Schwan Lake

A quiet dog-friendly state park hidden in the middle of Santa Cruz County.

by Molly Lautamo

Bring your dog, bike, friend, or just a pair of binoculars for a peaceful stroll through Schwan Lake Park. This patch of state parkland (technically it's part of Twin Lakes State Beach) may only boast 1.1 miles of walking trails, but the dirt paths are bursting with the rustle and song of a wide variety of bird species, views of the lake and ocean and sprawling oaks beckoning you to sit a spell in their low-slung branches.

The trailhead begins at the back of the Simpkins Swim Center parking lot, where an educational sign about coastal terrace prairie greets you. The eighth-rarest ecosystem in the United Sates, this grassland blooms with natives like sky lupine and Santa Cruz tarplant and provides habitat for familiar urban mammals like raccoons and opossums. You may also witness red-shouldered hawks hunting gopher snakes and meadow voles hidden in the tall grasses. Violet-green swallows swoop and dive in an impressive display of aerial acrobatics.

Like dozens of other parks in the Santa Cruz County area, Schwan Lake and Twin Lakes Beach are supported by Friends of Santa Cruz State Parks. Learn how you can support the work of Friends and keep parks like this open, clean and accessible.

The dirt trail splits at the start: Veer left for a short 5-minute stroll along the eastern finger of the lake that will loop you back to the trailhead. Walk the path to the right for a 15-20 minute meander that takes you past the lake’s western side. Both paths are relatively flat (except for a short, steep hill on the second path) and wind through stands of live oaks, for which this neighborhood gets its name.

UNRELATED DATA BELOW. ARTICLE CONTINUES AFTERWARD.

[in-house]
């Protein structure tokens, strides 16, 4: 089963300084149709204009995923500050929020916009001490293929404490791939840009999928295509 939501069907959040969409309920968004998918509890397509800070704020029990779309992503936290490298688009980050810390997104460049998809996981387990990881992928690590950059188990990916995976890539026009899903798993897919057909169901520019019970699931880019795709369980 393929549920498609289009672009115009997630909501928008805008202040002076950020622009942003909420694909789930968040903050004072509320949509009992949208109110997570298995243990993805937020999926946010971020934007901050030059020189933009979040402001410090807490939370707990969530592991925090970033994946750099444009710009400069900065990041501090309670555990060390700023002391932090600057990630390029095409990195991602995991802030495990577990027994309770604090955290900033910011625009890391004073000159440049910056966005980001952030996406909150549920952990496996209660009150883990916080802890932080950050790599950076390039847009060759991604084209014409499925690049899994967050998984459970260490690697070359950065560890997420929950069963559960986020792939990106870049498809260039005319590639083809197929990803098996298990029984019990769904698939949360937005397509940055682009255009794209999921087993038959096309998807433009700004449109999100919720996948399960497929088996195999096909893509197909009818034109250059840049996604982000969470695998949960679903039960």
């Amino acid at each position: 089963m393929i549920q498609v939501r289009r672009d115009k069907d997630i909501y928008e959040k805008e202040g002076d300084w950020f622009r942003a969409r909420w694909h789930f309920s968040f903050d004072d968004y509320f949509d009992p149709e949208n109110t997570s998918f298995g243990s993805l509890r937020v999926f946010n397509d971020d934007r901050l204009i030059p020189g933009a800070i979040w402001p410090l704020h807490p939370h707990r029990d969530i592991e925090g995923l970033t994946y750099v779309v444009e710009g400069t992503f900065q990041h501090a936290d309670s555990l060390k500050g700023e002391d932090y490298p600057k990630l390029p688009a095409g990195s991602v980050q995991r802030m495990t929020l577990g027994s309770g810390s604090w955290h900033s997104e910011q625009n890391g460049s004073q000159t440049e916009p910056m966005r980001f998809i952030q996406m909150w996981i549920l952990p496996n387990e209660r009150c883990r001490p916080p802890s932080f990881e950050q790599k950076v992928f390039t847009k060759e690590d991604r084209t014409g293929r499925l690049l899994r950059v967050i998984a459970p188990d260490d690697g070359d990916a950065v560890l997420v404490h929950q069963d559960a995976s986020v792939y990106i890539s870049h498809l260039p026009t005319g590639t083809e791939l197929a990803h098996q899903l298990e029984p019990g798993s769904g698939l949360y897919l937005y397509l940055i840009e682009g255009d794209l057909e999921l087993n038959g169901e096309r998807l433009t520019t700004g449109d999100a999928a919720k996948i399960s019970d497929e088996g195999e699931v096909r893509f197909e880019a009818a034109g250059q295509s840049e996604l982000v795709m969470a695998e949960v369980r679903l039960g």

Walk quietly and be rewarded with the calls of songbirds and waterbirds. Double- crested cormorants nest in the tall eucalyptus towering above the shoreline, mallards and grebes fly low over the water, egrets patiently stalk fish in the lake’s murky shallows, and sparrows and yellow-rumped warblers perch on the tops of 6-foot-tall reeds.

BACK IN THE DAY Schwan Lake was actually Schwan Lagoon. The construction of the harbor and East Cliff Drive restricted the flow of water from the ocean into the estuary, transforming it into a freshwater lake. Once salinity left the picture, the invasive marsh pennywort—a floating plant with circular leaves—laid claim to the lake and covered the water with a blanket of green. It took 15 years before concerned citizen Bill Simpkins led an effort to raise money and implement a plan with California State Parks to remove the pesky plant.

WATCH OUT FOR poison oak that blends into the ivy and prolific blackberry bushes. Remember: leaves of three, let it be.

DON’T BOTHER if you’re looking for a strenuous hike. This is definitely not that.

DO BOTHER if you like easy, in-town birding walks that welcome dogs on leash.

AFTER YOUR WALK take a swim at the Simpkins Swim Center and stop for lunch at the Windmill Cafe if you’re on your way to Twin Lakes State Beach.

DIRECTIONS From Highway 1 take the exit for Soquel Avenue. Turn right at 17th Avenue and look for the Simpkins Swim Center on your right (979 17th Avenue), behind Shoreline Middle School. Parking at the swim center is free but if it’s closed, park on El Dorado Street, just north of Brommer and 17th. The trailhead starts just across the railroad tracks.

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Seabright State Beach
Twin Lakes State Beach